Friday, November 1, 2013
Opening Tip: Dirk encouraged by direction
By Tim MacMahon
DALLAS -- The disappointment over failing to land a big fish has passed for Dirk Nowitzki. He's cautiously encouraged about the direction of the Mavericks franchise at this point.
Dirk Nowitzki wanted the Mavs to land a big fish in free agency but he's encouraged by the backup plan so far.
Nowitzki, who publicly questioned owner Mark Cuban's long-term plan in January and said it could be judged as "a mistake or not" after the summer, desperately wanted Chris Paul or Dwight Howard to come to Dallas. That didn't happen, with Paul not even listening to recruiting pitches before re-signing with the Los Angeles Clippers and Howard opting to go to the Houston Rockets.
However, Nowitzki was pleased with the Mavs' contingency plan, which consisted of signing a crop of free agents headlined by guards Jose Calderon and Monta Ellis.
"It was tough," Nowitzki told ESPNDallas.com about missing out on a proven superstar after Cuban essentially opted to sacrifice wins for salary-cap space. "First, it was Chris Paul. We didn't get him and then obviously went for Dwight. We went all-out. We all flew out there. Cuban put a suit on, so that already showed us how bad we wanted him.
"But hey, it is what it is. We didn't get him. I was frustrated there for a while, not knowing what we were going to do. Are we going to sign nine one-year deals again? But obviously Mark decided to go a different route. The first signing I think was Calderon, who I always liked as a point guard. I think Monta was probably a surprise to everybody. I didn't see that coming. I always thought he wanted a little more money somewhere else. He did. I was fired up to play with him, even though I didn't know how he was going to fit in here, but I was excited about the possibility of playing with him.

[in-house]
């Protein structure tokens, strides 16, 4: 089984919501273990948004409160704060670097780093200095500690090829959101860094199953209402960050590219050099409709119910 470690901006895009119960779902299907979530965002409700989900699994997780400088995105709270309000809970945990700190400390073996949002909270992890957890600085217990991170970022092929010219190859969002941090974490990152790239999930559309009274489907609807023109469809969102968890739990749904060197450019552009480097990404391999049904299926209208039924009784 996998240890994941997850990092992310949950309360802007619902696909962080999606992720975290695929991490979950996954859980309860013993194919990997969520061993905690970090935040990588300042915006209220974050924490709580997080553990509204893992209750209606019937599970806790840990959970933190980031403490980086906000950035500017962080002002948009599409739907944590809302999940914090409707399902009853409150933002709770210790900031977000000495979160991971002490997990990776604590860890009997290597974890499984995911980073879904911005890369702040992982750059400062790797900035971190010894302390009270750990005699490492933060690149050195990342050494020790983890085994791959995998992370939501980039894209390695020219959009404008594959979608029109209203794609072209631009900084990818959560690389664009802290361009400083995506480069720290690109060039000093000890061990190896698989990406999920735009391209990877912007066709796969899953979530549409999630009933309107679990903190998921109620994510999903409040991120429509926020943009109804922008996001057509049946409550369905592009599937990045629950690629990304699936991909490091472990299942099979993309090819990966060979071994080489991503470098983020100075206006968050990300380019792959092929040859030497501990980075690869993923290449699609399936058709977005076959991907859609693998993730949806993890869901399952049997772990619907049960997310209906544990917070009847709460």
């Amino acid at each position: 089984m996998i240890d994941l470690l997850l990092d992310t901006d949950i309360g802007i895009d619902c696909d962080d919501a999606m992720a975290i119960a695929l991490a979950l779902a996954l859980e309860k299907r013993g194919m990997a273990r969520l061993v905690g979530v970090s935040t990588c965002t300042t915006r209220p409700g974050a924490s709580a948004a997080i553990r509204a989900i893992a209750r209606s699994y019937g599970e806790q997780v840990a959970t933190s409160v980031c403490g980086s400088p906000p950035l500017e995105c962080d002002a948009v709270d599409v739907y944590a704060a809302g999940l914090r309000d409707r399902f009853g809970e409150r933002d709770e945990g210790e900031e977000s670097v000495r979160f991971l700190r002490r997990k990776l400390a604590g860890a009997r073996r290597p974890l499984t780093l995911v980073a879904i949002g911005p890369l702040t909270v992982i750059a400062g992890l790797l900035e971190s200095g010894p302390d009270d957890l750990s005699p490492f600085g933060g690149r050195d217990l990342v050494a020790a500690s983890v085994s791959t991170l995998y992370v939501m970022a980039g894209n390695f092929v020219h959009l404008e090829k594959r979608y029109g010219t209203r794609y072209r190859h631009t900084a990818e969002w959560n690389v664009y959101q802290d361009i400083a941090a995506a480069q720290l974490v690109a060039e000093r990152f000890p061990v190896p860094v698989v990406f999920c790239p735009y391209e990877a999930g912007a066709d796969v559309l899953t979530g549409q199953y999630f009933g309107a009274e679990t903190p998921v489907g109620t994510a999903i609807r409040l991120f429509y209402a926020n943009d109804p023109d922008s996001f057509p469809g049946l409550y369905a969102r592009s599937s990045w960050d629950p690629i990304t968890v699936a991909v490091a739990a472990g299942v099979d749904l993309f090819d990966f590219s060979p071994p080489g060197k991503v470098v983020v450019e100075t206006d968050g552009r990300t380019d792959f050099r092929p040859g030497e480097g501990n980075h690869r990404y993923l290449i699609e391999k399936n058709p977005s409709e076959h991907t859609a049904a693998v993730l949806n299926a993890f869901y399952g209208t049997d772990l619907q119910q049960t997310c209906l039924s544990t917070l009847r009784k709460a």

"I think as a franchise, we've moved on. We didn't go for the whole cap space deal again, like we did last year, so I was obviously pleased to see that."
The Mavs definitely aren't done with their roster remodeling, but Nowitzki believes the new backcourt can be part of the foundation for the future. Calderon signed a four-year, $29 million deal. Ellis signed for $25 million over three years, although the last season in his contract is a player option.
Nowitzki noted that the Mavs could be active before the trade deadline, especially if the first half of the season doesn't go as well as hoped.
The Mavs are set up to have ample cap space again next summer, when the contracts of Nowitzki ($22.7 million), Shawn Marion ($9.3 million) and Vince Carter ($3.2 million) all expire. Nowitzki has committed to re-sign a two- or three-year deal at a significantly reduced salary to be determined.
"I don't see us as being stuck," Cuban said. "I see us as a team that can and will get better. We're good and we can get a lot better."
Added Nowitzki: "We're still not done building. ... Our goal obviously since 2011 hasn't changed. We're not happy making the playoffs. We want to compete for the championship."
That would have been easier to do with Howard on his side, but as far as Nowitzki is concerned, hope is still alive.